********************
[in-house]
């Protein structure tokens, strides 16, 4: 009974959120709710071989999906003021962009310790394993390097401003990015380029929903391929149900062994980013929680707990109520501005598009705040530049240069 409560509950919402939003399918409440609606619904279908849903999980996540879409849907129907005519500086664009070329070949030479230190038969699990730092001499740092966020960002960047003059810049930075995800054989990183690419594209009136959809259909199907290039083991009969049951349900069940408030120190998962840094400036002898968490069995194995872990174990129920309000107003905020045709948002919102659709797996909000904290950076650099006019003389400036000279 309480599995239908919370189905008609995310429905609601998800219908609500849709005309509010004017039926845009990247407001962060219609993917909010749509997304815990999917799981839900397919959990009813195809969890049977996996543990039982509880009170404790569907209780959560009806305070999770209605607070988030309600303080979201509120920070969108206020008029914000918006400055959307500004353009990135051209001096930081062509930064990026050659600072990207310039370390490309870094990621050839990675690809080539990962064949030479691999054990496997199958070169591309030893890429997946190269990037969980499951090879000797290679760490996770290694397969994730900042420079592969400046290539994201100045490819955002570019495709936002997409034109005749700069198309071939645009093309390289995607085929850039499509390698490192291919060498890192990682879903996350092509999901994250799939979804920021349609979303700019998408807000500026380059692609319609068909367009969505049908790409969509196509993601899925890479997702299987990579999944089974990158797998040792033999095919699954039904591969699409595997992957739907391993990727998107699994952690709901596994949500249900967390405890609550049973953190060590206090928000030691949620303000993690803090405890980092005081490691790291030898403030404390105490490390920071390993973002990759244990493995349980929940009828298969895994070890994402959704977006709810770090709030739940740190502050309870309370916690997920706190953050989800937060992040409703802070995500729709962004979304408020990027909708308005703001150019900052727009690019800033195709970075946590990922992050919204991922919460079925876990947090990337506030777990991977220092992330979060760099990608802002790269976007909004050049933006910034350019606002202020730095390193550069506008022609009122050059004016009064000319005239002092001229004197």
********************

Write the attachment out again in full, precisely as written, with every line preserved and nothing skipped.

[in-house]
């Protein structure tokens, strides 16, 4: 009974959120709710071989999906003021962009310790394993390097401003990015380029929903391929149900062994980013929680707990109520501005598009705040530049240069 409560509950919402939003399918409440609606619904279908849903999980996540879409849907129907005519500086664009070329070949030479230190038969699990730092001499740092966020960002960047003059810049930075995800054989990183690419594209009136959809259909199907290039083991009969049951349900069940408030120190998962840094400036002898968490069995194995872990174990129920309000107003905020045709948002919102659709797996909000904290950076650099006019003389400036000279 309480599995239908919370189905008609995310429905609601998800219908609500849709005309509010004017039926845009990247407001962060219609993917909010749509997304815990999917799981839900397919959990009813195809969890049977996996543990039982509880009170404790569907209780959560009806305070999770209605607070988030309600303080979201509120920070969108206020008029914000918006400055959307500004353009990135051209001096930081062509930064990026050659600072990207310039370390490309870094990621050839990675690809080539990962064949030479691999054990496997199958070169591309030893890429997946190269990037969980499951090879000797290679760490996770290694397969994730900042420079592969400046290539994201100045490819955002570019495709936002997409034109005749700069198309071939645009093309390289995607085929850039499509390698490192291919060498890192990682879903996350092509999901994250799939979804920021349609979303700019998408807000500026380059692609319609068909367009969505049908790409969509196509993601899925890479997702299987990579999944089974990158797998040792033999095919699954039904591969699409595997992957739907391993990727998107699994952690709901596994949500249900967390405890609550049973953190060590206090928000030691949620303000993690803090405890980092005081490691790291030898403030404390105490490390920071390993973002990759244990493995349980929940009828298969895994070890994402959704977006709810770090709030739940740190502050309870309370916690997920706190953050989800937060992040409703802070995500729709962004979304408020990027909708308005703001150019900052727009690019800033195709970075946590990922992050919204991922919460079925876990947090990337506030777990991977220092992330979060760099990608802002790269976007909004050049933006910034350019606002202020730095390193550069506008022609009122050059004016009064000319005239002092001229004197």